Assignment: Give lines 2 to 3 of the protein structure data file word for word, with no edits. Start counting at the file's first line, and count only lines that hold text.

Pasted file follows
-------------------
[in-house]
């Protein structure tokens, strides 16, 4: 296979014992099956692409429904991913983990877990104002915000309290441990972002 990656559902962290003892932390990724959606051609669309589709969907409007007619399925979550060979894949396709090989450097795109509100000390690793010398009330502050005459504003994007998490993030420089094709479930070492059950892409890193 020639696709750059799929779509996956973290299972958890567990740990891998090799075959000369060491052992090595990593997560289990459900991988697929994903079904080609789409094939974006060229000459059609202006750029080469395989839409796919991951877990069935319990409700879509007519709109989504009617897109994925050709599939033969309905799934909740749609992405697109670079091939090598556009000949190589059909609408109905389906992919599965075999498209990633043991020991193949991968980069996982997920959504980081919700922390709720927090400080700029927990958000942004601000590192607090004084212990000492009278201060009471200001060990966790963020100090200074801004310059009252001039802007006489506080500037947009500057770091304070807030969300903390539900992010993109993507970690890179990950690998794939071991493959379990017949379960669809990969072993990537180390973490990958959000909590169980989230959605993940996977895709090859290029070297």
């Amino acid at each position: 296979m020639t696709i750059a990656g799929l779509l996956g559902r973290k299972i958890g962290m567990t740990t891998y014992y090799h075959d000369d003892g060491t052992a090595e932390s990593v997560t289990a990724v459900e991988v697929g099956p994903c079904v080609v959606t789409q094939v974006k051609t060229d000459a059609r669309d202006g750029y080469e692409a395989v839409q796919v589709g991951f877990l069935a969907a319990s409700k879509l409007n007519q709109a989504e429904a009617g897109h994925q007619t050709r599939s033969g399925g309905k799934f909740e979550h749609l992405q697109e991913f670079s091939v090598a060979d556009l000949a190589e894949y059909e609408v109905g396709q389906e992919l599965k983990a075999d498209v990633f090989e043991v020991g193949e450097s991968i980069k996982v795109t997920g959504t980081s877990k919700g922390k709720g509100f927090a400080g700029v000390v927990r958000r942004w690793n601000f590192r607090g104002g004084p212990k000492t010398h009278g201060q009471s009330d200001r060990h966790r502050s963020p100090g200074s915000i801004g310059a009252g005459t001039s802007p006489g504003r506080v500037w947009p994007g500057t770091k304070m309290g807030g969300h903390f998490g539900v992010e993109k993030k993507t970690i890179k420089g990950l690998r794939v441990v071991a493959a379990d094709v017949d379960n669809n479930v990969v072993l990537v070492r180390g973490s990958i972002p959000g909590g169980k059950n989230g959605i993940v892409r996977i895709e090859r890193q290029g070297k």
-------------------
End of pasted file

């Protein structure tokens, strides 16, 4: 296979014992099956692409429904991913983990877990104002915000309290441990972002 990656559902962290003892932390990724959606051609669309589709969907409007007619399925979550060979894949396709090989450097795109509100000390690793010398009330502050005459504003994007998490993030420089094709479930070492059950892409890193 020639696709750059799929779509996956973290299972958890567990740990891998090799075959000369060491052992090595990593997560289990459900991988697929994903079904080609789409094939974006060229000459059609202006750029080469395989839409796919991951877990069935319990409700879509007519709109989504009617897109994925050709599939033969309905799934909740749609992405697109670079091939090598556009000949190589059909609408109905389906992919599965075999498209990633043991020991193949991968980069996982997920959504980081919700922390709720927090400080700029927990958000942004601000590192607090004084212990000492009278201060009471200001060990966790963020100090200074801004310059009252001039802007006489506080500037947009500057770091304070807030969300903390539900992010993109993507970690890179990950690998794939071991493959379990017949379960669809990969072993990537180390973490990958959000909590169980989230959605993940996977895709090859290029070297």
């Amino acid at each position: 296979m020639t696709i750059a990656g799929l779509l996956g559902r973290k299972i958890g962290m567990t740990t891998y014992y090799h075959d000369d003892g060491t052992a090595e932390s990593v997560t289990a990724v459900e991988v697929g099956p994903c079904v080609v959606t789409q094939v974006k051609t060229d000459a059609r669309d202006g750029y080469e692409a395989v839409q796919v589709g991951f877990l069935a969907a319990s409700k879509l409007n007519q709109a989504e429904a009617g897109h994925q007619t050709r599939s033969g399925g309905k799934f909740e979550h749609l992405q697109e991913f670079s091939v090598a060979d556009l000949a190589e894949y059909e609408v109905g396709q389906e992919l599965k983990a075999d498209v990633f090989e043991v020991g193949e450097s991968i980069k996982v795109t997920g959504t980081s877990k919700g922390k709720g509100f927090a400080g700029v000390v927990r958000r942004w690793n601000f590192r607090g104002g004084p212990k000492t010398h009278g201060q009471s009330d200001r060990h966790r502050s963020p100090g200074s915000i801004g310059a009252g005459t001039s802007p006489g504003r506080v500037w947009p994007g500057t770091k304070m309290g807030g969300h903390f998490g539900v992010e993109k993030k993507t970690i890179k420089g990950l690998r794939v441990v071991a493959a379990d094709v017949d379960n669809n479930v990969v072993l990537v070492r180390g973490s990958i972002p959000g909590g169980k059950n989230g959605i993940v892409r996977i895709e090859r890193q290029g070297k």